Get this crazy baby off my head!



Shadowfax - Magic Theater - 1994 - Warner Bros.

Shadowfax were a prominent "new age" band that flourished in the eclectic global music pond of the early '80s. One of the musical definitions of "new age" music is described in Wikipedia as "music with an ambient sound that has the explicit purpose of aiding meditation and relaxation, or aiding and enabling various alternative spiritual practices, such as alternative healing, Yoga practise, guided meditation, chakra auditing, and so on. The proponents of this definition are almost always musicians who create their music expressly for these purposes". That definition may sound boring and could certainly lead to an immediate dismissal of "new age" music by many people. However, as with all music genres, their "definitions" do not always relate to what you hear, and "Magic Theater" is one such example. The album is not boring, nor is it necessarily of a meditative nature. Relaxing, yes, but there is no Tantric, Yogaic, or other "religious" symbolism attached to the album. It is also important to say that many albums classified as "new age" are often more in the progressive jazz/jazz rock/fusion vein, and it is not always easy to label such music. The album is very listenable, accessible, and enjoyable. Also, "New Age" music is often associated with abstractism, and again, "Magic Theater" does not relate to this concept. This is not saying that abstract/new age music cannot be enjoyed. Listen to Brian Eno's great "Apollo: Atmospheres and Soundtracks", an album which proves this point. "Magic Theater" is an original blend of electronica, fusion, ethnic, progressive, and jazz rock, with medieval, and even Canterbury Rock elements, played brilliantly by a band who originally started in 1972, in Chicago as a blues trio. So goes the evolution of music ! Try and listen to the late Chuck Greenberg's "From a Blue Planet" album, and also Shadowfax's "Esperanto" album. Although A.O.O.F.C concentrates on blues, jazz, electronica, and prog. rock, it is a good thing to open your mind to all types of music. There is no rubbish posted on this blog, and everything on A.O.O.F.C has some musical merit. .....(In the words of the late, great Ian Dury, did somebody say "Wot a load of old bollo?" !!). There is info on Shadowfax's "Shadowdance" album @ SFAX/SDNCE It is also worth checking out the group's "Folksongs for a Nuclear Village" album


Imaginary Islands - Chuck Greenberg
Hey! Your Hat's on Backwards - Stuart Nevitt
Secret Gathering - Armen Chakmakian
Ebony Wind - Chuck Greenberg
Castaneda's Boogie - Phil Maggini
Baker's Dozen - Chuck Greenberg
Night Passage - Armen Chakmakian
Remembrance - Phil Maggini
How Much Does Zimbabwe?- Stuart Nevitt
The Spirit Door - Phil Maggini


Danny Heines (Lap Steel Guitar),(Guitar),(Acoustic Guitar)
Andy Abad (Guitar),(Electric Guitar)
Phil Maggini (Upright Bass),(Fretless Bass)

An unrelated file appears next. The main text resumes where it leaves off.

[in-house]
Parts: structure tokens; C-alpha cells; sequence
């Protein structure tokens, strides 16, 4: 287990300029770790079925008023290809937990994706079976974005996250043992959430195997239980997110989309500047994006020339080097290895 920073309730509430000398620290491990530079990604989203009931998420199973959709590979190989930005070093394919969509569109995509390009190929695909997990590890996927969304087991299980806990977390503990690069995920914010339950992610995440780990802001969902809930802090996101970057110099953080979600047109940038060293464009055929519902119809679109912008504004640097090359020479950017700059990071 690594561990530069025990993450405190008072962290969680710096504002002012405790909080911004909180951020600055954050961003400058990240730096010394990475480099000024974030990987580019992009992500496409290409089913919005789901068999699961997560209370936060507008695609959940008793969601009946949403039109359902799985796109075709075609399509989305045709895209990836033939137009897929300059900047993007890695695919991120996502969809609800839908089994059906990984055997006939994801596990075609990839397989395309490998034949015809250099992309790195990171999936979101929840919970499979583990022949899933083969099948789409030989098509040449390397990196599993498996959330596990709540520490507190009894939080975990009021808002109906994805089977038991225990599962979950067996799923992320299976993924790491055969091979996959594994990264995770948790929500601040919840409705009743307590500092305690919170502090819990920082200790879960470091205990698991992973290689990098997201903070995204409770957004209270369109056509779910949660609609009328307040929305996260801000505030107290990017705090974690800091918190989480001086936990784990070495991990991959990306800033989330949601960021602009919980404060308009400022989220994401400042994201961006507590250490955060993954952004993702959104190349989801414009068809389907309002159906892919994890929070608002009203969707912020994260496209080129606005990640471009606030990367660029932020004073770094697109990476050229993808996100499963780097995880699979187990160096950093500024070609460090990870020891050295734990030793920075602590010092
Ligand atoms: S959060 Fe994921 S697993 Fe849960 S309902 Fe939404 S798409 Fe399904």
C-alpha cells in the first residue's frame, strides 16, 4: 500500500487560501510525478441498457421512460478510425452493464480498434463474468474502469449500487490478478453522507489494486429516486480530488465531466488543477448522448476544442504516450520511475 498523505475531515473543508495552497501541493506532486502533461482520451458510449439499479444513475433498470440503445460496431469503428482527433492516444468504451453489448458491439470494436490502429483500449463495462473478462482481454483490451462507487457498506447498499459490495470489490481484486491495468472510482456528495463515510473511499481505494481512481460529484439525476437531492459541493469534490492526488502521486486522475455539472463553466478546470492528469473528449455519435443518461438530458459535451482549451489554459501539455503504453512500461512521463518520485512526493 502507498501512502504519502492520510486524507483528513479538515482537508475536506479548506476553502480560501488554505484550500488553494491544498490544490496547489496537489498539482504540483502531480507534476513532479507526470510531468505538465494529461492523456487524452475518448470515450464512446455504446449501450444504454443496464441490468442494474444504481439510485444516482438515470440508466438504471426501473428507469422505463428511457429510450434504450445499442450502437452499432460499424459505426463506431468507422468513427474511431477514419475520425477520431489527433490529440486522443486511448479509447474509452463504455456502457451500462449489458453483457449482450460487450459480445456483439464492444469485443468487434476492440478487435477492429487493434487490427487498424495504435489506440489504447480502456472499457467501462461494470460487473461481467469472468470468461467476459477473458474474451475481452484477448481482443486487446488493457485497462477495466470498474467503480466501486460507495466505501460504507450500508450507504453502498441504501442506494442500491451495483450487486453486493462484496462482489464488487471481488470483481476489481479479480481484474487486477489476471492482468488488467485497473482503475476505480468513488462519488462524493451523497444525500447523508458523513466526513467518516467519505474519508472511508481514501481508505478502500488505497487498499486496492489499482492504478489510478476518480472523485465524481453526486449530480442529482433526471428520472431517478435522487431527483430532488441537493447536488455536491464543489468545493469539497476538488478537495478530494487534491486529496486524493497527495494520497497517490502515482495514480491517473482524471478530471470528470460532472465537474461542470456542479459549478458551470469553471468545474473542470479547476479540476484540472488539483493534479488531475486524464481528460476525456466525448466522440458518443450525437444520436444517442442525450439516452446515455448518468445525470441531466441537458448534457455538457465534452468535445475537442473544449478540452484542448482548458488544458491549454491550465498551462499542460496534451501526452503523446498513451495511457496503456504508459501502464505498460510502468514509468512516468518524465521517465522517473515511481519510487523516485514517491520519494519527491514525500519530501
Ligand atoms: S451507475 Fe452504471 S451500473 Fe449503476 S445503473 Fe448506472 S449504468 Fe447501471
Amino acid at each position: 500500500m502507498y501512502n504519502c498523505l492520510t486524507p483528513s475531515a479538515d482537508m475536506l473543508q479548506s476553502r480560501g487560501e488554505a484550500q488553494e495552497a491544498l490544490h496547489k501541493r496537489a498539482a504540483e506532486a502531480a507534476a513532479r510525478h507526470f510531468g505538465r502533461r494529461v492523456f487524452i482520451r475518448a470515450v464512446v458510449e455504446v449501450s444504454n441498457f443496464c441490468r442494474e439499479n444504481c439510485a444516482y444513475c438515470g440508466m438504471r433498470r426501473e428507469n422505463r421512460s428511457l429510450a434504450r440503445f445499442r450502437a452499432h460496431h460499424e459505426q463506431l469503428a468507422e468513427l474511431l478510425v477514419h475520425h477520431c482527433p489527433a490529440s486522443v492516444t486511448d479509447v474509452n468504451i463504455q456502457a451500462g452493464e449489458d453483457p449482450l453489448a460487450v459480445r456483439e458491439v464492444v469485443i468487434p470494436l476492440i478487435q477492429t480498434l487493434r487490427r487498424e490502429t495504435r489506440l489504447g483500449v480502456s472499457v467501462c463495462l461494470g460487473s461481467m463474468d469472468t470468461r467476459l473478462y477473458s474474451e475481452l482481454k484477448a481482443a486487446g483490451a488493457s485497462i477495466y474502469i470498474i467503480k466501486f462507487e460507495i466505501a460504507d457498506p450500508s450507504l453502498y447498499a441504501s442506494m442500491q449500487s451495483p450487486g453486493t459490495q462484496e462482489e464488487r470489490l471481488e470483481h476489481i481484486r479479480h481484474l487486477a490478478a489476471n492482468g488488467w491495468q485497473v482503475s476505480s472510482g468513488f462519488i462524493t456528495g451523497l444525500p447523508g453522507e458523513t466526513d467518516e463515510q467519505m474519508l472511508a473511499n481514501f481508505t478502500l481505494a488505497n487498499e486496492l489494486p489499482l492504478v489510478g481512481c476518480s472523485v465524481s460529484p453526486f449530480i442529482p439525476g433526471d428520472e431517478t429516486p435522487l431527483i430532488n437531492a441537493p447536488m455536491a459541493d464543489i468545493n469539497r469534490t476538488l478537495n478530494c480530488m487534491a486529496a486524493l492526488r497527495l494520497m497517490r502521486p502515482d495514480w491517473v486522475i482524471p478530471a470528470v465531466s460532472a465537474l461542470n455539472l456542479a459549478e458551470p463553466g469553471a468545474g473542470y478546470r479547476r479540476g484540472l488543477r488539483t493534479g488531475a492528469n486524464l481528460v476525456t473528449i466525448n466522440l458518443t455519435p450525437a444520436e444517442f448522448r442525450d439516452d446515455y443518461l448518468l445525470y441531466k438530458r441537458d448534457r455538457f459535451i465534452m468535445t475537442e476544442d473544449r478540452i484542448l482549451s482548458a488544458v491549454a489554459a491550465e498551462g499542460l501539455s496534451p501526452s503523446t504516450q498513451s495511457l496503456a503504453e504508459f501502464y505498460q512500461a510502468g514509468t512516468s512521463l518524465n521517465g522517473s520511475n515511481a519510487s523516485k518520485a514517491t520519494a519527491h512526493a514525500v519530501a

Armen Chakmakian (Piano),(Synthesizer),(Keyboards),(Electric Piano)
Phil Maggini (Keyboards),(Vocals),(Bass),(Flute)
Stuart Nevitt (Drums),(Electric Drums),(Snare Drums),(Acoustic Bass),(Electric Bass),(Percussion),(Cymbals),(Vocals),(Sound Effects)
Ramon Yslas (Sound Effects),(Conga),(Percussion),(Bongos),(Shaker),(Chimes)
Chuck Greenberg (Soprano Sax),(Tenor Sax),(Woodwind),(Alto Flute),(Lyricon)
Glenn Morrison (Flugelhorn)
Aaron Gross (Dumbek)


One of new age electronic music's earliest and best-known proponents, Shadowfax was formed in Chicago in 1972 by saxophonist Chuck Greenberg, guitarist G.E. Stinson and bassist Phil Maggini. Originally a blues band, the trio soon began exploring chamber jazz and folk; even medieval music began creeping into the mix, appropriately enough for a group named in honor of a horse from J.R.R. Tolkien's Lord of the Rings series. Adding drummer Stuart Nevin in 1974, Shadowfax issued their debut LP, Watercourse Way, two years later; failing to make an immediate impact, the quartet did attract a cult following which continued to grow following their subsequent signing to the Windham Hill label. 1982's eponymously titled effort was their commerical breakthrough, reaching the upper rungs of the Billboard jazz charts; for the follow-up, 1983's Shadowdance, Shadowfax's ranks swelled with the additions of violinist Jamii Szmadzinski and pianist/synth player Jared Stewart. The group endured multiple personnel changes in the years to follow, with founding members Greenberg and Maggini both remaining constants well into the 1990s. © Jason Ankeny, allmusic.com

BIO (Wikipedia)

Shadowfax was a new age/electronic musical group, best known for their albums Shadowfax and Folksongs for a Nuclear Village. In 1988 they won the Grammy for Best New Age Performance for Folksongs for a Nuclear Village. In 1992 they were nominated for the Grammy for Esperanto. The group formed in 1972, and disbanded after 1995 when Lyricon player and leader Chuck Greenberg died of a heart attack. Having lost their signature sound, Shadowfax's members went on to other projects. The group takes its name from Gandalf's horse Shadowfax in J. R. R. Tolkien's The Lord of the Rings.

1 comment:

A.O.O.F.C said...


128 Kbps only but sound ok